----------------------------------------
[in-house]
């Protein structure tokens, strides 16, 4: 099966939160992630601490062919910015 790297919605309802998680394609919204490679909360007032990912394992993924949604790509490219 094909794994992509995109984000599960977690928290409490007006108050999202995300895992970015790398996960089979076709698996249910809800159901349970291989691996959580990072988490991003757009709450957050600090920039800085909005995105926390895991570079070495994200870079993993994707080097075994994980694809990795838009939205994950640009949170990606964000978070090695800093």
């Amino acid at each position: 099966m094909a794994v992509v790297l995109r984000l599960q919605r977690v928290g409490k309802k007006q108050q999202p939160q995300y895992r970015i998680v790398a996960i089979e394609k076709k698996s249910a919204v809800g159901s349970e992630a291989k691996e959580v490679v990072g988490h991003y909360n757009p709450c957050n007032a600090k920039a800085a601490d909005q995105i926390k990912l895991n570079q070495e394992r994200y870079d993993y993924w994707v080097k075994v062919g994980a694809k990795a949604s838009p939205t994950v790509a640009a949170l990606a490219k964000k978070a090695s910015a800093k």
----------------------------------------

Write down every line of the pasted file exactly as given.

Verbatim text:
[in-house]
């Protein structure tokens, strides 16, 4: 099966939160992630601490062919910015 790297919605309802998680394609919204490679909360007032990912394992993924949604790509490219 094909794994992509995109984000599960977690928290409490007006108050999202995300895992970015790398996960089979076709698996249910809800159901349970291989691996959580990072988490991003757009709450957050600090920039800085909005995105926390895991570079070495994200870079993993994707080097075994994980694809990795838009939205994950640009949170990606964000978070090695800093």
């Amino acid at each position: 099966m094909a794994v992509v790297l995109r984000l599960q919605r977690v928290g409490k309802k007006q108050q999202p939160q995300y895992r970015i998680v790398a996960i089979e394609k076709k698996s249910a919204v809800g159901s349970e992630a291989k691996e959580v490679v990072g988490h991003y909360n757009p709450c957050n007032a600090k920039a800085a601490d909005q995105i926390k990912l895991n570079q070495e394992r994200y870079d993993y993924w994707v080097k075994v062919g994980a694809k990795a949604s838009p939205t994950v790509a640009a949170l990606a490219k964000k978070a090695s910015a800093k």